Co-loading is found to be a safer technique except for few concerns related to decreased oxygen carrying capacity and increased risk of pulmonary oedema in pregnant patients. [17] in a bid to find the superiority of one methodology over the other, various studies have compared pre-loading and co-loading during spinal anaesthesia but have produced inconsistent and mixed results without any substantial evidence of superiority of one method over the other. Majority of these clinical research studies have compared pre-loading with co-loading by administration of colloid solutions and concluded that the incidence of hypotension following spinal anaesthesia was similar as was the requirement of vasopressors in both the methodologies. [18],[19] The results are almost similar when colloids have been replaced with crystalloids in studies of similar designs comparing the potential benefits of pre-loading and co-loading. [20],[21]

In one of the major meta-analysis involving 8 studies and a total of 518 patients, it was observed that incidence of hypotension was observed to be similar during comparison of pre-load and co-load. [22]

Even the spectrum of side effects was observed to be similar in two groups receiving pre-loading and co-loading as the incidence of nausea and vomiting have been found to be similar and is mainly due to reduced perfusion of the chemoreceptor trigger zone leading to hypoxia and its stimulation.

Recently, Williamson et al., studied the effect of timing of fluid bolus on reduction of spinal induced hypotension in which they divided the total amount of crystalloid solution to be given (20 ml/kg) into two parts: The first part was (10 ml/kg) given before and the second half (10 ml/kg) was given after the successful administration of spinal anaesthesia. From the observations of the study, it was concluded that this method is equally effective in prevention of spinal induced hypotension and can reduce the amount of perioperative intravenous fluids required in caesarean sections effectively without increasing the postoperative morbidity and mortality. [23]


   Pre-Loading and Co-loading with Crystalloids or Colloids?: The Never Ending Controversies Top


The controversies surrounding these two classes of fluids have been never ending. Till date it has not been successfully established which one is superior to other. Even the type of fluid used for pre-loading or co-loading remains a controversial issue. Both types of fluids have been used for pre-loading as well as co-loading and have been extensively studied.

Crystalloids have shorter half-life in the intravascular compartment and generally exit the intravascular space within 1 hour so that their ability to expand the intravascular volume is limited due to shorter duration of action. Pre-loading with crystalloids has been found to be less effective due to the shorter half-life as they are less successful in maintaining the intravascular volume during the dynamic establishment of spinal anaesthesia effect and the resulting vasodilatation. [10]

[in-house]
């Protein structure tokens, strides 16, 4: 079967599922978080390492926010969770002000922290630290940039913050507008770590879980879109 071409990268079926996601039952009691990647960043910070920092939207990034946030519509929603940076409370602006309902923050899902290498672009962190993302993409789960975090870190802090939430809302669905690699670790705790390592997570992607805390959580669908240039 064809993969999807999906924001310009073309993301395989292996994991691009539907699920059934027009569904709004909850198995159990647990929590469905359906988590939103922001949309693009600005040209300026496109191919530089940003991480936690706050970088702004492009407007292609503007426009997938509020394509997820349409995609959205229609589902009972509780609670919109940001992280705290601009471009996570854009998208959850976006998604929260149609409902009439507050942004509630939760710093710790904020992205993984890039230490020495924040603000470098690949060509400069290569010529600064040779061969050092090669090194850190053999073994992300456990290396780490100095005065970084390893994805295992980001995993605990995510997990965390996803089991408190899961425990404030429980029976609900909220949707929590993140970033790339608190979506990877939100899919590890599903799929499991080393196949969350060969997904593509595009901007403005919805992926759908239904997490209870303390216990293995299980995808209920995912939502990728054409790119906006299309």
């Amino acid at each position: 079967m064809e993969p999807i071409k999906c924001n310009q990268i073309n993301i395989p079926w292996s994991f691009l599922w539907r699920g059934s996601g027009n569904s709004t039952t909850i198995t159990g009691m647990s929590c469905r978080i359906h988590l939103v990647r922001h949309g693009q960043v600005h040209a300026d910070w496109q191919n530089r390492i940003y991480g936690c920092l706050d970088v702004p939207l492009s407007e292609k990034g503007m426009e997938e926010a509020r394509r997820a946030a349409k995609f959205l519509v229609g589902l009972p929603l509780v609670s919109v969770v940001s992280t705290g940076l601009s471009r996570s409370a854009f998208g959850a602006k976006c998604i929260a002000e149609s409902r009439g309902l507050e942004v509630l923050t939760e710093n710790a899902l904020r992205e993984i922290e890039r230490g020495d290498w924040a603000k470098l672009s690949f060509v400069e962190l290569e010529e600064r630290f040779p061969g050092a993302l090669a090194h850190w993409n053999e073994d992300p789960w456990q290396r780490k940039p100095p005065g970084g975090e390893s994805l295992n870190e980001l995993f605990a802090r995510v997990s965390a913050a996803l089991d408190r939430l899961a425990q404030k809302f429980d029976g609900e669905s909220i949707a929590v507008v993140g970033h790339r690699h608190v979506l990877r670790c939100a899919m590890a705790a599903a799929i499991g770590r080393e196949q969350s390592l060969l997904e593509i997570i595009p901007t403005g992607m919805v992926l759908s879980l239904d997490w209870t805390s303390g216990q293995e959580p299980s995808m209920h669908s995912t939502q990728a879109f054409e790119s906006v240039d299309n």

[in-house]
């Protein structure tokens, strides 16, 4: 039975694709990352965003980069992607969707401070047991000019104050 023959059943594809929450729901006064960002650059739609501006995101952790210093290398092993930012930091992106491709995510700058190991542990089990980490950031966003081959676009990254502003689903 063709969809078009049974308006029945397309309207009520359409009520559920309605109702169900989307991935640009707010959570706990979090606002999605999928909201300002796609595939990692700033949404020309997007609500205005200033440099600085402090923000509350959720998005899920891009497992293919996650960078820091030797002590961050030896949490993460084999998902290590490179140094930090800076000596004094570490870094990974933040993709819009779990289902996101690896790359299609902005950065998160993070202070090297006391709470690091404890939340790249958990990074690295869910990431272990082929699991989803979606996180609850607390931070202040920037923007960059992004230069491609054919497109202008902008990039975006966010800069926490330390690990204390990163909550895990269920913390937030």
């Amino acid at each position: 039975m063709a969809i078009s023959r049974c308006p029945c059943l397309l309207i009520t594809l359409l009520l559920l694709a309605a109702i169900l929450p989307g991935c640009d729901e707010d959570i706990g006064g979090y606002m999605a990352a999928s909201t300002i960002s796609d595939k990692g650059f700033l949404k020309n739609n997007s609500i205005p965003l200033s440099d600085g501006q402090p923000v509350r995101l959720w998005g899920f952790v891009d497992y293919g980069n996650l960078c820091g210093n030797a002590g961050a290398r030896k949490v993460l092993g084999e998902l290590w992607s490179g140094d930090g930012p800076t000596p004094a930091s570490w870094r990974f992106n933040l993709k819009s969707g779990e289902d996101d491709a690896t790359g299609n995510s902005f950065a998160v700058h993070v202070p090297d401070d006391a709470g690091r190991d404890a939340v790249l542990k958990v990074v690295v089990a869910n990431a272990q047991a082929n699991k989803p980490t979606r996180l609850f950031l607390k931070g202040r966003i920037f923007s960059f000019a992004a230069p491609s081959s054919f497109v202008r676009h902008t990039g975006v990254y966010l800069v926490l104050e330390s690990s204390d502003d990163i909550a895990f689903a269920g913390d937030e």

Colloids, on the other hand, have a longer half-life in the intravascular compartment and are able to maintain the increase in intravascular volume for longer durations. Hence, they have been observed to be more effective in preventing the hypotension following spinal anaesthesia when used for pre-loading as compared to crystalloid solutions. [24]

Co-loading with crystalloids and colloids has been observed to give comparable results as the literary evidence show that the incidence of hypotension remains similar and no significant differences was observed in vasopressor requirements or hemodynamic stability with both crystalloid and colloid co-loading. [25]


   Special Population: Pregnancy Top


Regional anaesthesia has been considered as the most appropriate for caesarean section in a parturient due to its beneficial effects on both mother and foetus. [26] However, spinal anaesthesia is usually accompanied with hypotension often defined as a systolic blood pressure of 90 or 100 mmHg or a 20% fall in blood pressure from the baseline, which mainly occurs as a result of decreased systemic vascular resistance due to pharmacological sympathectomy. The discussion on controversies of pre-loading vs co-loading would be incomplete without mentioning the pathophysiological alterations in pregnant patients as most of the studies have been done during operative deliveries. Thus, prevention of hypotension is of utmost importance in this subset of patients as it involves two lives, the mother and the foetus.